I am the rose of Sharon, and the lily of the valleys. Whether Christ, or the church, is here speaking, is not certain: most of the Jewish writers (t), and some Christian interpreters (u), take them to be the words of the church, expressing the excellency of her grace, loveliness, and beauty, she had from Christ; and intimating also her being in the open fields, exposed to many dangers and enemies, and so needed his protection. The church may be compared to a "rose", for its beautiful colour and sweet odour (w), and for its delight in sunny places, where it thrives best, and is most fragrant. This figure is exceeding just; not only the beauty of women is expressed by the colour of the rose (x), as is common in poems of this kind; to give instances of it would be endless (y); some have had the name of Rhoda from hence; see Acts 12:13. No rose can be more beautiful in colour, and delightful to the eye, than the church is in the eyes of Christ, as clothed with his righteousness, and adorned with the graces of his Spirit: nor is any rose of a more sweet and fragrant smell than the persons of believers are to God and Christ, being considered in him; and even their graces, when in exercise, yea, their duties and services, when performed in faith; and, as the rose, they grow and thrive under the warming, comforting, and refreshing beams of the sun of righteousness, where they delight to be. The church may also be compared to a "lily of the valleys", as she is, in the next verse, to one among thorns. This is a very beautiful flower; Pliny (z) says it is next in nobleness to the rose; its whiteness is singularly excellent; no plant more fruitful, and no flower exceeds it in height; in some countries, it rises up three cubits high; has a weak neck or body, insufficient to bear the weight of its head. The church may be compared to a lily, for her beauty and fragrance, as to a rose; and the redness of the rose, and the whiteness of the lily, meeting in her, make her somewhat like her beloved, white and ruddy; like the lily, being arrayed in fine linen, clean and white, the righteousness of the saints; and like it for fruitfulness, as it is in good works, under the influence of divine grace, and grows up on high into her head, Christ Jesus; and though weak in herself, yet strong in him, who supports her, and not she him: and the church may be compared to a "lily of the valleys"; which may not describe any particular lily, and what we now call so; but only expresses the place where it grows, in low places, where plants are in danger of being plucked and trodden upon; though they may have more moisture and verdure than those in higher places; so the church of Christ is sometimes in a low estate, exposed to enemies, and liable to be trampled and trodden under foot by them, and to be carried away with the flood of persecution, were it not guarded by divine power; and, being watered with the dews of grace, it becomes flourishing and fruitful. But the more commonly received opinion is, that these are the words of Christ concerning himself; and which indeed best become him, and are more agreeable to his style and language, John 14:6; and suit best with the words in the Sol 2:2, as one observes (a); nor is it unfitly taken by the bridegroom to himself, since it is sometimes given by lovers to men (b). Christ may be compared to a rose for its colour and smell; to the rose for its red colour: and which may be expressive of the truth of his humanity, and of his bloody sufferings in it; and this, with the whiteness of the lily, finishes the description of him for his beauty, Sol 5:10; and for its sweet smell; which denotes the same things for which he is before compared to spikenard, myrrh, and camphire. The rose, as Pliny says (c), delights not in fat soils and rich clays, but in rubbish, and roses that grow there are of the sweetest smell; and such was the earth about Sharon (d); and to a rose there Christ is compared, to show the excellency and preferableness of him to all others. The word is only used here and in Isaiah 35:1. Where it is in many versions rendered a "lily": it seems to be compounded of two words; one which signifies to "cover" and hide, and another which signifies a "shadow"; and so may be rendered, "the covering shadow": but for what reason a rose should be so called is not easy to say; unless it can be thought to have the figure of an umbrella; or that the rose tree in those parts was so large, as to be remarkable for its shadow; like that Montfaucon (e) saw, in a garden at Ravenna, under the shadow of the branches of which more than forty men could stand: Christ is sometimes compared to trees for their shadow, which is pleasant and reviving, as in Sol 2:3. Some render it, "the flower of the field" (f); which may be expressive of the meanness of Christ in the eyes of men; of his not being of human production; of his being accessible; and of his being liable to be trampled upon, as he has been. And as he is compared to a rose, so to a "lily", for its colour, height, and fruitfulness; expressive of his purity in himself, of his superiority to angels and men, and of his being filled with the fruits and blessings of grace; and to a lily of the valleys, denoting his wonderful condescension in his low estate of humiliation, and his delight in dwelling with the humble and lowly: some render the words, "I am the rose of Sharon, with the lily of the valleys" (g); by the former epithet meaning himself; and by the latter his church, his companion, in strict union and communion with him; of whom the following words are spoken.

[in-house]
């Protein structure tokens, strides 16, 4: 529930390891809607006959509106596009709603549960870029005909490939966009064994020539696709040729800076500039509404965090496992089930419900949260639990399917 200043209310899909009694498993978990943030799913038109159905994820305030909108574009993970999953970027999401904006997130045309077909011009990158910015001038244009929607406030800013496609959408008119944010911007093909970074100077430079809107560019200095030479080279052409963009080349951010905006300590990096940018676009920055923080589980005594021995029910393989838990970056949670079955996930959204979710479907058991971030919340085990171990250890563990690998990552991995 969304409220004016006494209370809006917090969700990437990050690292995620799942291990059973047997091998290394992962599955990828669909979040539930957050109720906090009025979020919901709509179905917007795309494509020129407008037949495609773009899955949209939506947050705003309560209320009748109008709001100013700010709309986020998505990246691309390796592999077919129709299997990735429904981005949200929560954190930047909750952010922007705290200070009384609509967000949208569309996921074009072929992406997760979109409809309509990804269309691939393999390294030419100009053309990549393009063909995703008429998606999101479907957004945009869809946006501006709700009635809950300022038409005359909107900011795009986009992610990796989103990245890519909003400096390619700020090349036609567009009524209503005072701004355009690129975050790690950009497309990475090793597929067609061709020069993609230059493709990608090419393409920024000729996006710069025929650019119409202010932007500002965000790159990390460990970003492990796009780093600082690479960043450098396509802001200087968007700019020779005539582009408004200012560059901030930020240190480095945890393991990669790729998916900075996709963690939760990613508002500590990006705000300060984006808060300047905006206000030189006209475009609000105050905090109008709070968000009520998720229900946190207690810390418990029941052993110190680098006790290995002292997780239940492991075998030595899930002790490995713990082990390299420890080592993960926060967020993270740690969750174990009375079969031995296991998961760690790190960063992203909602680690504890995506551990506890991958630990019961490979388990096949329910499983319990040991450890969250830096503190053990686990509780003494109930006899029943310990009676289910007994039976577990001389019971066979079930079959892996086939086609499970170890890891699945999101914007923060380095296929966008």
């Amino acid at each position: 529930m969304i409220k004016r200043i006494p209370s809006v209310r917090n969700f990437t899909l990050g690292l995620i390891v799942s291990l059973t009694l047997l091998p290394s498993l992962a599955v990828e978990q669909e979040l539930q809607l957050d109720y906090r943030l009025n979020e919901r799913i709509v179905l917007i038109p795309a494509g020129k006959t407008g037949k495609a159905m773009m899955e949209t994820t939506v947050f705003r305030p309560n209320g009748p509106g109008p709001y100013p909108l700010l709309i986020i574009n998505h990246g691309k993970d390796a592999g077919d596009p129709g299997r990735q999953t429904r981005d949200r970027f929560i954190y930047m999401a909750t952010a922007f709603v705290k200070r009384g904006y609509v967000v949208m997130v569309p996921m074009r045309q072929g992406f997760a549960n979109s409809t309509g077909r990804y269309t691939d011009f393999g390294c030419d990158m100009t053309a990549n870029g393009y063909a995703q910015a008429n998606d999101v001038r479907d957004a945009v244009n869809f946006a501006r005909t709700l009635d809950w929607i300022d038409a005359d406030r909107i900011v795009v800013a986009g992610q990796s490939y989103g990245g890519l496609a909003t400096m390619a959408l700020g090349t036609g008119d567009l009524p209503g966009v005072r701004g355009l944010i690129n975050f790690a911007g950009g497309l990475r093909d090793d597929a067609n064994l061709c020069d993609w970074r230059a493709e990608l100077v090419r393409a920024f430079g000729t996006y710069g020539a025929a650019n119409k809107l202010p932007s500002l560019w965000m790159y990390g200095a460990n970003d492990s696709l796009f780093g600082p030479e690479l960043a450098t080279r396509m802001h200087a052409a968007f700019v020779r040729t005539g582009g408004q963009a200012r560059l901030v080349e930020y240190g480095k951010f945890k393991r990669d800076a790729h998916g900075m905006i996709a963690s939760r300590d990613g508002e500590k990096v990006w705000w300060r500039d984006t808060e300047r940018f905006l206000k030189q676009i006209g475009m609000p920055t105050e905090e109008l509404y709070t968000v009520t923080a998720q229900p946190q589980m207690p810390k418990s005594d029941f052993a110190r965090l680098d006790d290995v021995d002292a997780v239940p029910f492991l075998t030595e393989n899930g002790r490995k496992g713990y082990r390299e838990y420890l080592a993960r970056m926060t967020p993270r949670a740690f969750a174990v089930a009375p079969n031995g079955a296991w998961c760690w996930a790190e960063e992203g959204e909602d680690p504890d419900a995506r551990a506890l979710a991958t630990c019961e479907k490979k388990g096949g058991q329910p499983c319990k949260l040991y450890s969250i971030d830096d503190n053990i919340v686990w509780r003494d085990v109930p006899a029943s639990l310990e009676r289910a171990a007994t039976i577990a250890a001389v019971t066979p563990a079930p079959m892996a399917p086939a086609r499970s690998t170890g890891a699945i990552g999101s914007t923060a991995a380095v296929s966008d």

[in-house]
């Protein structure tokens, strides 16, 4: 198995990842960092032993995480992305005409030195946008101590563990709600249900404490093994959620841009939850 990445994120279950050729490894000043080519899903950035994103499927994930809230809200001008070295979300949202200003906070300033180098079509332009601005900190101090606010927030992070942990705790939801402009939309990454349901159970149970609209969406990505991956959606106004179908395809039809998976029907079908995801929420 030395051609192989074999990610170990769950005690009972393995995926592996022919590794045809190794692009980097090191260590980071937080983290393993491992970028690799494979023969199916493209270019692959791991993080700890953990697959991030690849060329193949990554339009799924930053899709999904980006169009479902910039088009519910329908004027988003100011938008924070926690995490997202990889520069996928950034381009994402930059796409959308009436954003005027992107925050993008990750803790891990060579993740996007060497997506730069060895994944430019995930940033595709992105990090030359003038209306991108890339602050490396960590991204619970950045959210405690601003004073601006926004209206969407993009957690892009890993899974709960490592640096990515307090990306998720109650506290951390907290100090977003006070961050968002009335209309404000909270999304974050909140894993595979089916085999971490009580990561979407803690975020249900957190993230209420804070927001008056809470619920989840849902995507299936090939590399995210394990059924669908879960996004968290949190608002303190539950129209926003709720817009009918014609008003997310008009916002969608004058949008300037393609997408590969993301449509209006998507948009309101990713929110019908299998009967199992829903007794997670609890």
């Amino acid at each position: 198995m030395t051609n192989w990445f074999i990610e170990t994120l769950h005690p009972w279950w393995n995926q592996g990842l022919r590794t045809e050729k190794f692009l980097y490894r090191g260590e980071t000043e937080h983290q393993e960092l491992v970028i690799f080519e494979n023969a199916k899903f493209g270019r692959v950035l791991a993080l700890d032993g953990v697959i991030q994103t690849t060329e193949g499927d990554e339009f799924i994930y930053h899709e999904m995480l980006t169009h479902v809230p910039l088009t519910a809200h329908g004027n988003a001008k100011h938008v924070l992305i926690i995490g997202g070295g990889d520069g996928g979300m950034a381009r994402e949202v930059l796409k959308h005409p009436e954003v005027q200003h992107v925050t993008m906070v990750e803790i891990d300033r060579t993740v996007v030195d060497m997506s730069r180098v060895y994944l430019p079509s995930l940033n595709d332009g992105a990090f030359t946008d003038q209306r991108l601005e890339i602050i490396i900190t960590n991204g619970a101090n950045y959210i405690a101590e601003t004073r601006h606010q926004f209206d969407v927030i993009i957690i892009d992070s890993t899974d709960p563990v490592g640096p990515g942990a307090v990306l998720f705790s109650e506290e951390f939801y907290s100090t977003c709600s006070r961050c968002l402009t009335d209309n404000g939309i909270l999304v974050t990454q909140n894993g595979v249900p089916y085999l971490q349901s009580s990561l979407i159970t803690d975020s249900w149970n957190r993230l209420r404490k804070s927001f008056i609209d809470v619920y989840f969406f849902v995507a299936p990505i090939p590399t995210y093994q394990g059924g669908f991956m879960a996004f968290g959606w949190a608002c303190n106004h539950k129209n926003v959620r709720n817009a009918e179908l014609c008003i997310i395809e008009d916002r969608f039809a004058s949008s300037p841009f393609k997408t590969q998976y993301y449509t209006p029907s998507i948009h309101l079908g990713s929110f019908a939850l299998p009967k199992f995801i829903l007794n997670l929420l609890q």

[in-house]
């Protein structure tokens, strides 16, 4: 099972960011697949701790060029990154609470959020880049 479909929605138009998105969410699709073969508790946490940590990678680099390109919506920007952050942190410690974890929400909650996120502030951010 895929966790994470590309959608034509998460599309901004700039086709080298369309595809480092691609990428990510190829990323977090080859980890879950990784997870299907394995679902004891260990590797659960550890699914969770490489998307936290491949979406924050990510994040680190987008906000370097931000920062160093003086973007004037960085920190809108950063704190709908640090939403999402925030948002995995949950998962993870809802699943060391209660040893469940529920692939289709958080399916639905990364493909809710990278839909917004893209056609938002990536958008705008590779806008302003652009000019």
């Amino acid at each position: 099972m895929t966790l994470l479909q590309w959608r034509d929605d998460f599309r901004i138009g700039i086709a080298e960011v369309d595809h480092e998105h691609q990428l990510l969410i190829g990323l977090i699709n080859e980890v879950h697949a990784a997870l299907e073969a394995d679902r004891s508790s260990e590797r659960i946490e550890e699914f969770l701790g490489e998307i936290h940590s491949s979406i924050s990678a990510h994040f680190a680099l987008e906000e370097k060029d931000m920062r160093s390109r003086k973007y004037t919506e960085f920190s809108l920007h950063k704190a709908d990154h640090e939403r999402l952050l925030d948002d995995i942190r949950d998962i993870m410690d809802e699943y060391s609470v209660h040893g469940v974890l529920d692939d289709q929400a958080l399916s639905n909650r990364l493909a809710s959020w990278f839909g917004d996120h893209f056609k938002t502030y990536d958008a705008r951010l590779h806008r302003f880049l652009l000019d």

(t) Zohar in Gen. fol. 46. 2. Targum, Aben Ezra, & Yalkut in loc. (u) Ainsworth, Brightman, Vatablus; Cocceius; Michaelis. (w) The rose, by the Arcadians, was called that is, "sweet-smelling", Timachidas apud Athenaei Deipnosophist. l. 15. c. 8. p. 682. and "rosy" is used for "beautiful"; "rosea cervice refulsit", Virgil. Aeneid. l. 1. Vid. Servium in ibid. (x) So Helena, for her beauty, is called , in Theocrit. Idyll. 19. The rose was sacred to Venus, Pausaniae Eliac. 2. sive l. 6, p. 391. (y) Vid. Barthii Animadv. ad Claudian. de Nupt. Honor. v. 247. (z) Nat. Hist. l. 21. c. 5. (a) Durham in Ioc. (b) "Mea rosa", Plauti Bacchides, Sc. 1. v. 50. Asinaria, Acts 3, Sc. 3. v. 74. Curculio, Acts 1. Sc. 2. v. 6. (c) Nat. Hist. l. 21. c. 4. (d) Misnah Sotah, c. 8. s. 3.((e) Diar. Italic, c. 7. p. 100. (f) , Sept. "flos campi", V. L. Pagninus, Mercerus. (g) "Ego rosa Sharon lilio vallium", Marckius.
Jamieson-Fausset-Brown Bible Commentary
1. rose—if applied to Jesus Christ, it, with the white lily (lowly, 2Co 8:9), answers to "white and ruddy" (So 5:10). But it is rather the meadow-saffron: the Hebrew means radically a plant with a pungent bulb, inapplicable to the rose. So Syriac. It is of a white and violet color [Maurer, Gesenius, and Weiss]. The bride thus speaks of herself as lowly though lovely, in contrast with the lordly "apple" or citron tree, the bridegroom (So 2:3); so the "lily" is applied to her (So 2:2),
Sharon—(Isa 35:1, 2). In North Palestine, between Mount Tabor and Lake Tiberias (1Ch 5:16). Septuagint and Vulgate translate it, "a plain"; though they err in this, the Hebrew Bible not elsewhere favoring it, yet the parallelism to valleys shows that, in the proper name Sharon, there is here a tacit reference to its meaning of lowliness. Beauty, delicacy, and lowliness, are to be in her, as they were in Him (Mt 11:29).